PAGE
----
The mtDNA genomes reconstructed from sediments of four archaeological sites recapitulate a large part of the mitochondrial diversity of Pleistocene hominins hitherto reconstructed from skeletal remains (Fig. 2). The recovery of Neandertal mtDNA from El Sidrón, Chagyrskaya Cave, and layer 11.4 of the East Gallery of Denisova Cave is in agreement with previous findings of Neandertal remains at those sites and in those layers (21, 32, 44). At Trou Al’Wesse, where we find Neandertal mtDNA, no hominin remains have been found in the Pleistocene layers. However, Late Mousterian artifacts and animal bones with cut-marks support the use of the site by Neandertals (45). In Denisova Cave, we detected Neandertal mtDNA in layers with Middle Paleolithic stone tools in the Main Gallery (46), in which no Neandertal remains have been found. In the East Gallery, we identified Denisovan as well as Neandertal mtDNA lower in the stratigraphy than where skeletal remains of archaic humans have been discovered (Fig. 3), indicating the repeated presence of both groups in the region.

Fig. 3 Hominin mtDNAs along the stratigraphy of the East Gallery in Denisova Cave.

Layer numbers are noted in gray. The layers of origin for sediment samples and skeletal remains yielding Neandertal (orange) and Denisovan (green) mtDNA genomes are indicated. For details on these and other hominin skeletal remains from other parts of the cave, see (8).

The absence of identifiable ancient DNA in Middle Pleistocene layers in Caune de l’Arago and Chagyrskaya Cave is not surprising given their age (>300 ka). Although compared to other animals, hominins constitute a rare taxon at most sites, we were able to detect Neandertal DNA in the sediments of four of the six sites containing Late Pleistocene layers. For the remaining two sites, Vindija Cave and Les Cottés, only one and four samples, respectively, were available for this study, suggesting that extensive sampling is necessary at each site to ensure that hominin DNA is detected if present. Fortunately, the automation of laboratory procedures to generate DNA libraries and isolate DNA by hybridization capture (8) now makes it possible to undertake large-scale studies of DNA in sediments. This is likely to shed light on the genetic affiliations of the occupants of large numbers of archaeological sites where no human remains are found.

Supplementary Materials

Materials and Methods

Figs. S1 to S53

Tables S1 to S10

References (47159)

Data Files S1 to S4

References and Notes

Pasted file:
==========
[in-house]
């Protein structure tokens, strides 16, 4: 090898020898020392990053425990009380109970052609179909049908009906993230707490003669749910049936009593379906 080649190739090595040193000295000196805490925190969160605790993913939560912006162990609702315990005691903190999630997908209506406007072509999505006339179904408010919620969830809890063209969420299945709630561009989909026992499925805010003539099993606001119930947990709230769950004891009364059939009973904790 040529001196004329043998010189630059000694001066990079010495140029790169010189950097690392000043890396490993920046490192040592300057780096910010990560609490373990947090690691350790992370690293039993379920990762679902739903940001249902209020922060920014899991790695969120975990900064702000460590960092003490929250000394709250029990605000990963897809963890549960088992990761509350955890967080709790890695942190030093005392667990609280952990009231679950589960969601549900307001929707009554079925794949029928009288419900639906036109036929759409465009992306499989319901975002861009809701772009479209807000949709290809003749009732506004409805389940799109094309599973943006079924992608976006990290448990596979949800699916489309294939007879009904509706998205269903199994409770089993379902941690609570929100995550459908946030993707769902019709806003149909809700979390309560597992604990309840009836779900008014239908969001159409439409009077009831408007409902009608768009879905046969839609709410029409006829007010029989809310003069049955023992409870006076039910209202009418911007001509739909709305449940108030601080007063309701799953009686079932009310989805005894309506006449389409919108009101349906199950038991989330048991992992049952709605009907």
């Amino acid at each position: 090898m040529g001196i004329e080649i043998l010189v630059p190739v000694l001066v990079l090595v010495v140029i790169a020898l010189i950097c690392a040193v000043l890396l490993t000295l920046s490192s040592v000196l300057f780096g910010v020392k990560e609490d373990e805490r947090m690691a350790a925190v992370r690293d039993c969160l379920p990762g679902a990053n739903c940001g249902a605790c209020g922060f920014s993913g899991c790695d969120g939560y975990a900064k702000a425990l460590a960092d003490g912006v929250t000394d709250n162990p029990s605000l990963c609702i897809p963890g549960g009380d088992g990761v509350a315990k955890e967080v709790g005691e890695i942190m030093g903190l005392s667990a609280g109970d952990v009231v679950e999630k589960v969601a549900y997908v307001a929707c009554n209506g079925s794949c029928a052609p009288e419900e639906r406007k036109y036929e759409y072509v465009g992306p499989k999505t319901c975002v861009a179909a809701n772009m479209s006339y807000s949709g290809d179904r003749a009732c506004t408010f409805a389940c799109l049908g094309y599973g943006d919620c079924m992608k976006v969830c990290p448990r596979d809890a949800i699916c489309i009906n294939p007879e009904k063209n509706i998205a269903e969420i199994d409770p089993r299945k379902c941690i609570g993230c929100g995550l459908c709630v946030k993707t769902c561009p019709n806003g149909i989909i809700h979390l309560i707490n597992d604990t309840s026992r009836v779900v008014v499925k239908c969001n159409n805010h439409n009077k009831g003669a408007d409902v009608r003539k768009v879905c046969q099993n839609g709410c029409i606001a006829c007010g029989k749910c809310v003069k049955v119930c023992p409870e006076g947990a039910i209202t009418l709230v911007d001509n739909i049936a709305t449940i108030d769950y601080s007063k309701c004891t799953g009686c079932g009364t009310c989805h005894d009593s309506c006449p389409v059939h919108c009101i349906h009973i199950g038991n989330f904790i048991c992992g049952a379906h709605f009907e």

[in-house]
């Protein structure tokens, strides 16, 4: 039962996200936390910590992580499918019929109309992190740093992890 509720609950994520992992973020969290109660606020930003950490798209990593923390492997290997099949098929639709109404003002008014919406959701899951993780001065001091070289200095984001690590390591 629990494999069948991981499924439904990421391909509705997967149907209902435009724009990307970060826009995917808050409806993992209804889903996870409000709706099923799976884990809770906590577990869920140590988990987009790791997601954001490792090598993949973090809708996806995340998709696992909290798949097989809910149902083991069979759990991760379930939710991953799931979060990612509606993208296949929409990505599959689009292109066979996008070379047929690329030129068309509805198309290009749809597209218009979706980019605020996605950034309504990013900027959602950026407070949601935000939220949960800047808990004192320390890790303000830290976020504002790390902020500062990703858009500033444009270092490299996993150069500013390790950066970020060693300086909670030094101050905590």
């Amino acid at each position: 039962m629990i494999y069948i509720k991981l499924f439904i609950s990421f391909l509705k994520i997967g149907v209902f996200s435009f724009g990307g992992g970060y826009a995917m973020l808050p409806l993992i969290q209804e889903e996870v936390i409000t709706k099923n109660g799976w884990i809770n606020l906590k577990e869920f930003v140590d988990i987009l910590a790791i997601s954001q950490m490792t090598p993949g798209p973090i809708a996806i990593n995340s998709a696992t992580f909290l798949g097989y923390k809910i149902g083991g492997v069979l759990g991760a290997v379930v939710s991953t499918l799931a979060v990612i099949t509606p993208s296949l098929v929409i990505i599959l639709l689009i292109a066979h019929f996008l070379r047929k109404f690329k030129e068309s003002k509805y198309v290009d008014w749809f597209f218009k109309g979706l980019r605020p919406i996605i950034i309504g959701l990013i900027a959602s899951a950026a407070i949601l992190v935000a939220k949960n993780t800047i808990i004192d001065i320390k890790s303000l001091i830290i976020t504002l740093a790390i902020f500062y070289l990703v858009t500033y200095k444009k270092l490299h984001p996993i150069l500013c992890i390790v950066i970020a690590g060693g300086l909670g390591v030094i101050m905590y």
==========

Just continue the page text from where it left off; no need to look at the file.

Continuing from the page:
1. Materials and methods are available as supplementary materials.
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Acknowledgments: This study received funding from the Max Planck Society; the Max Planck Foundation (grant 31-12LMP Pääbo to S.P.); the European Research Council (grant agreement no. 694707 to S.P.); the French Ministry of Culture (to M.S.); the Australian Research Council (fellowships FT150100138 to Z.J., FT140100384 to B.L., and FL130100116 to R.G.R.); and the Russian Science Foundation (project no. 14-50-00036 to A.P.D. and M.V.S.). The authors declare no conflicts of interest. We thank M.-T. Gansauge, B. Höber, and A. Weihmann for laboratory work; A. Hübner, M. Petr, U. Stenzel, and B. Vernot for their input on data analysis; V. Aldeias and S. Gur-Arieh for advice on the preliminary study; P. Korlević and C. Piot for graphics; L. Jauregui for comments on the text; V. Wiebe for translations; and T. Devièse, T. Higham, M. Kozlikin, J. Krause, T. Maricić, M. Morley, C. Stringer, and B. Viola for their roles in sample acquisition. This manuscript is dedicated in memory of Becky Miller. V.S., C.H., A.A.-P., E.E., S.N., B.N., and A.S. performed the laboratory work; V.S., C.L.W., F.M., K.P., J.K., H.A.B., S.P., and M.M. analyzed the data; M.d.l.R., C.L.-F., A.R., M.S., M.V.K., R.M., J.R.S., A.P.D., Z.J., B.L., R.G.R., M.V.S., H.d.L., C.P., I.G., Ž.K., and P.R. provided samples and site-specific expertise; and V.S., S.P., and M.M. designed the study and wrote the manuscript with input from all authors. Sequencing data generated for this study are available in the European Nucleotide Archive under accession number PRJEB18629. The multiple sequence alignment files used for phylogenetic reconstructions were deposited in the Dryad digital repository (